Monday, April 2, 2012

AHA! Happy Birthday Juan Gris!

Google doodle, inspired by Gris
Last week while visiting the Google search page, the Googe doodle dedicated itself to Spanish painter, sculptor, and influential Cubist José Victoriano (Carmelo Carlos) González-Pérez, better known as Juan Gris. 
Gris was part of the art movement known as Cubism. Cubism is a 20th century avant-garde are movement. It was pioneered by artists like Pablo Picasso, who may be the most notable Cubist of the movement. In Cubist art, the concrete images are broken up, they are analyzed and examined, then put back together again with an emphasis on the abstract form, whatever it may end up being. "Instead of depicting objects from one viewpoint, the artist depicts the subject from a multitude of viewpoints to represent the subject in a greater context," (Wikipedia). This emphasis on the presence and persistence of multiple perspectives might be what makes Cubism so unique, and also what makes it more pleasing and entertaining to those who view Cubist art. In fact, it might be safe to say that abstract are is more fitted for interpretation and discussion, because of its ability to be seen from multiple perspectives. I personally enjoy abstract art due to the fact that I can look at different paintings, photographs and images and judge what I see for myself. 

Look at these two paintings:

Whistler's Mother
Violin and Glass by Juan Gris 
The first painting, painted by James Abbot McNeill Whistler, is an example of Realism, a painting style that emphasized making an image out to be as life-like and "real" as possible. What do you see when you look at this painting? Does it allow for open interpretation, or are we forced to see what it depicts because it is so completely realistic? Of course we can ask questions about the subject (who is this, why is she significant, and what is the context of the painting), but we cannot "see" anything but Whistler's Mother, because she is depicted right there, in color, in indisputable profile.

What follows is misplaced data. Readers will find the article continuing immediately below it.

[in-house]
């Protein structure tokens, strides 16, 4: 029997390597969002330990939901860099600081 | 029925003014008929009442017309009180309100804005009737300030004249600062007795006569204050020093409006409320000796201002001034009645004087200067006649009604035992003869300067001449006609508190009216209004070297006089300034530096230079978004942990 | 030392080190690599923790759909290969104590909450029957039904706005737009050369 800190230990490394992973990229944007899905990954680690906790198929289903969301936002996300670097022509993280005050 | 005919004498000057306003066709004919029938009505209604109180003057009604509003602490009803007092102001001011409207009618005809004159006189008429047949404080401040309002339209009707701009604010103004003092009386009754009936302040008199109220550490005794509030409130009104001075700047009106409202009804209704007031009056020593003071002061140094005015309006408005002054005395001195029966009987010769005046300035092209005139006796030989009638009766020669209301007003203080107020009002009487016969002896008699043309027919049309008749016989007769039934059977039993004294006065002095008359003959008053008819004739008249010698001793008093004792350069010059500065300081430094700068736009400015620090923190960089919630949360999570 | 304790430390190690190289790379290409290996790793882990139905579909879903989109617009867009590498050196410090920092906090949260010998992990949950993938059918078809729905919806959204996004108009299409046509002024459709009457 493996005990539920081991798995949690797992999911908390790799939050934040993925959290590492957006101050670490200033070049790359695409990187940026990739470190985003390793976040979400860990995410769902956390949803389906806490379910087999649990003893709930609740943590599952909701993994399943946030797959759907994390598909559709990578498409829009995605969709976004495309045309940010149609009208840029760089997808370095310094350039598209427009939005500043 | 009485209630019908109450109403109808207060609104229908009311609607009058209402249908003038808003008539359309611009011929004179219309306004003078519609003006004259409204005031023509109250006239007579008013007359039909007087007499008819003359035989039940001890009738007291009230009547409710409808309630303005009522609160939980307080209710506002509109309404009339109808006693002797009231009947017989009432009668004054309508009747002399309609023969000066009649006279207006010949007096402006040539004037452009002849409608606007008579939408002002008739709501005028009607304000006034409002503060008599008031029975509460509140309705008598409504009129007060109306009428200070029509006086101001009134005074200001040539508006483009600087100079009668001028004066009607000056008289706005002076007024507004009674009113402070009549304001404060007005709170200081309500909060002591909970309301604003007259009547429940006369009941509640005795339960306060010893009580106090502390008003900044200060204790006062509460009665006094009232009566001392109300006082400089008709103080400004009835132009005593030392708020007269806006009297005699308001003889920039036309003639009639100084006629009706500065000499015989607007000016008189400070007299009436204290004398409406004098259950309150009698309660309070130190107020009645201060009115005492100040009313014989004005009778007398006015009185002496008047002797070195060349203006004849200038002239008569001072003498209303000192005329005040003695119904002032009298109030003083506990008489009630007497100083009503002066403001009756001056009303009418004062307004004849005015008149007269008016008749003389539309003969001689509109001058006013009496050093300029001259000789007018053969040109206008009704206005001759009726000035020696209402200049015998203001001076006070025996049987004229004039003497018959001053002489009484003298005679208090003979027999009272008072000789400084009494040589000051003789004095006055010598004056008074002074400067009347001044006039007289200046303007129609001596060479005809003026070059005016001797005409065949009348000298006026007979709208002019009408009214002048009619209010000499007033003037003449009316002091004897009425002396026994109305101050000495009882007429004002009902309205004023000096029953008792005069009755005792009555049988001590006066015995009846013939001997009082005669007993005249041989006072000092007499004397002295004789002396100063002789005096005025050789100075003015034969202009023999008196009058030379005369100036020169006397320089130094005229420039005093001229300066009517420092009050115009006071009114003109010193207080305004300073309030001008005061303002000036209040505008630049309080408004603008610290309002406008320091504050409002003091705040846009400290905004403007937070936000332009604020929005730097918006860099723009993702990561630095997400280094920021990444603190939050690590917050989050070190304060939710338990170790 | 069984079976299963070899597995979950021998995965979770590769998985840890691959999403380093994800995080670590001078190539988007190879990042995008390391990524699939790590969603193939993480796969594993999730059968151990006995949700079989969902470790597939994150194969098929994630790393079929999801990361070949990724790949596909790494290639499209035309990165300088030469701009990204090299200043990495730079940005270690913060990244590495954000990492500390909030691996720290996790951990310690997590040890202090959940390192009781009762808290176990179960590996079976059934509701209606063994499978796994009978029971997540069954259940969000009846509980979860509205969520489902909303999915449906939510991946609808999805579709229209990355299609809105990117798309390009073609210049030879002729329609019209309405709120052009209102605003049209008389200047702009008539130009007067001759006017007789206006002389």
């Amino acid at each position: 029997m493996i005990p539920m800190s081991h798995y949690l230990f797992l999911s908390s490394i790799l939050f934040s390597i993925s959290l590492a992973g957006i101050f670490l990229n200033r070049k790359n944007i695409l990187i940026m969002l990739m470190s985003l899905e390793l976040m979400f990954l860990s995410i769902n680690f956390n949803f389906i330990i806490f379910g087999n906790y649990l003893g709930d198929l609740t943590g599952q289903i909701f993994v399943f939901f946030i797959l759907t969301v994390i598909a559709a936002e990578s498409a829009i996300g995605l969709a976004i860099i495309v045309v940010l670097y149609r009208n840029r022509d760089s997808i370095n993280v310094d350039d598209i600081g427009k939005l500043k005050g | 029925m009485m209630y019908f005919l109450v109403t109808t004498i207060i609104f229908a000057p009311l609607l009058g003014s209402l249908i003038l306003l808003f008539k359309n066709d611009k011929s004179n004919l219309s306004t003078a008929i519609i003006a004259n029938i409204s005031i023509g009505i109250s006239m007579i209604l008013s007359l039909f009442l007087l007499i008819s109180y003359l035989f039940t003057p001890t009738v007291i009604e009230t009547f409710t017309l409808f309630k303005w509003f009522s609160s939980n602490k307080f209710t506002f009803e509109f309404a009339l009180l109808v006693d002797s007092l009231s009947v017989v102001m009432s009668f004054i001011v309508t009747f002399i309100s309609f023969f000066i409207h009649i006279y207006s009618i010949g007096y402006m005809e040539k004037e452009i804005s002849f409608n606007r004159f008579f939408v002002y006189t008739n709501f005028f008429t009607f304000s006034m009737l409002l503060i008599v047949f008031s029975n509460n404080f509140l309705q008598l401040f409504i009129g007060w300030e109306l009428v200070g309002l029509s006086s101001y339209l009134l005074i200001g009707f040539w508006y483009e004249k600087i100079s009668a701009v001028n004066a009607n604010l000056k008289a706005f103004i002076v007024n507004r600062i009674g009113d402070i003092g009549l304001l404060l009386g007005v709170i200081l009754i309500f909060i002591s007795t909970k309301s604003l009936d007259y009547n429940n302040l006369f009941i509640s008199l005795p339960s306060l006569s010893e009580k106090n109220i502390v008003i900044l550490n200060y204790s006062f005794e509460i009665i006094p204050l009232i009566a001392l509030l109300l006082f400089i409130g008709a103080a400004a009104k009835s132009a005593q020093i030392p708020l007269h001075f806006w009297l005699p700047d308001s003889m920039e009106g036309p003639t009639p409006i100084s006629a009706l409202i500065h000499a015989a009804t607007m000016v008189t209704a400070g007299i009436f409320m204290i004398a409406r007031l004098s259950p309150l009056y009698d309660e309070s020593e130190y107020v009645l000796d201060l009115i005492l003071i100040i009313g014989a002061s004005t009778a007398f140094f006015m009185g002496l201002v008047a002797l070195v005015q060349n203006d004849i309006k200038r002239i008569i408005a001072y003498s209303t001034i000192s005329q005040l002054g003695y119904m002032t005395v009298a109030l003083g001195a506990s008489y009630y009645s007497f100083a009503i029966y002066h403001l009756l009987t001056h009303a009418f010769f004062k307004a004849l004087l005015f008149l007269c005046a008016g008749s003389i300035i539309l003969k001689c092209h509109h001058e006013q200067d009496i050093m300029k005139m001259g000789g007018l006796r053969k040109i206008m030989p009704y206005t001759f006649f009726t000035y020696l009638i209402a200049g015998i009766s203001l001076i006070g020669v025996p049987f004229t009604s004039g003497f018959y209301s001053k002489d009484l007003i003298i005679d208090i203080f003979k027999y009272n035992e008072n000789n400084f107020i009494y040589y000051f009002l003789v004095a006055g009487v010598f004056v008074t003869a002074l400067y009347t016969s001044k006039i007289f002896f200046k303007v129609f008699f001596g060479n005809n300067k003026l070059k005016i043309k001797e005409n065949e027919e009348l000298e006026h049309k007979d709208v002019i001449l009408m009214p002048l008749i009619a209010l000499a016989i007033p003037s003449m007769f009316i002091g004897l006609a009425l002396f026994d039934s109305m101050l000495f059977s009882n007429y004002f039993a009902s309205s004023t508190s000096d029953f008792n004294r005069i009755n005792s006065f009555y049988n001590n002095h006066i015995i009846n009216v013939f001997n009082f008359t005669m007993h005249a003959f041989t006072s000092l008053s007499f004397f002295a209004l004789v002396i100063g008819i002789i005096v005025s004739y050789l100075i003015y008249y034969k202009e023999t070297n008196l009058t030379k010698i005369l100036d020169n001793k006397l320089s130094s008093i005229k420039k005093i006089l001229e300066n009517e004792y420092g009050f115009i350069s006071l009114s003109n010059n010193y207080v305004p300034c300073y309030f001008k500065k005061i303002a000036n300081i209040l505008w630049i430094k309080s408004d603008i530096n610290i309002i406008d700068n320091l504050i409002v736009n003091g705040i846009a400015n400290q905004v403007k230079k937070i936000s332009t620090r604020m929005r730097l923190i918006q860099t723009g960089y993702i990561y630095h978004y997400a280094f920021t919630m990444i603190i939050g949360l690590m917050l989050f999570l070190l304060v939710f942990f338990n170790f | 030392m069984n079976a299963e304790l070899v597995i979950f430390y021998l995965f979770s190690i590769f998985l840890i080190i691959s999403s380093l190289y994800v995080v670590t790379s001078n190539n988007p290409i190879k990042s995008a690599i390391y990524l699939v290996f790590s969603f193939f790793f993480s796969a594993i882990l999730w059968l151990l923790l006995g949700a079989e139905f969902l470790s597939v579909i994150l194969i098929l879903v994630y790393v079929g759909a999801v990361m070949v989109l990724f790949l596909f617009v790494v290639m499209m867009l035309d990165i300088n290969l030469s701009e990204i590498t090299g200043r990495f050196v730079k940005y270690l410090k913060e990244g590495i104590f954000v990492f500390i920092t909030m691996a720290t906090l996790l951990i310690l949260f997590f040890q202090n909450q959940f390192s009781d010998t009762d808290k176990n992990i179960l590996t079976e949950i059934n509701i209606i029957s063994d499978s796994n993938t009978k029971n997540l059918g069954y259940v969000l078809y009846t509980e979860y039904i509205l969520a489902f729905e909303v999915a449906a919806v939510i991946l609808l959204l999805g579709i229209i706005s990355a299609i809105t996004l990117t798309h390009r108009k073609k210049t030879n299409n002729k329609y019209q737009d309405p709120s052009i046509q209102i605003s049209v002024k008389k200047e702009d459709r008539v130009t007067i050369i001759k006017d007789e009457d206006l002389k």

The second is a painting by Juan Gris, the artist to whom Google dedicated their Google doodle. What do you see in this painting? Is there any concrete image that can be deciphered from the Cubism with which the painting has been created? I see a lamp floating over some furniture that has been upset in a fancy living room. Or, I only focus on the jumble of elements that suggest this painting is about music (because of the forte symbol in the center of the painting). Now, the name of this painting is actually "Violin and Glass." Would you have guessed that if you had been given more of a context for the painting? Is there anything in the painting (besides the forte symbol) that suggests this would be about a violin? Where is the glass? Do you see how this painting, in its Cubism, has been rearranged to become something new, yet is still reminiscent of the original image?

Cubism, and abstract art in general, allows for us to look at images from multiple perspectives, relying upon our own perception and knowledge of the world in order to interpret what it is. Something we can learn about visual literacy from abstract art, Cubism, and Juan Gris, is that images sometimes do not seem to be what they actually represent. Therefore, we always need to have an open mind for perception in order to really "figure out" the images we encounter, both in art and in everyday life.

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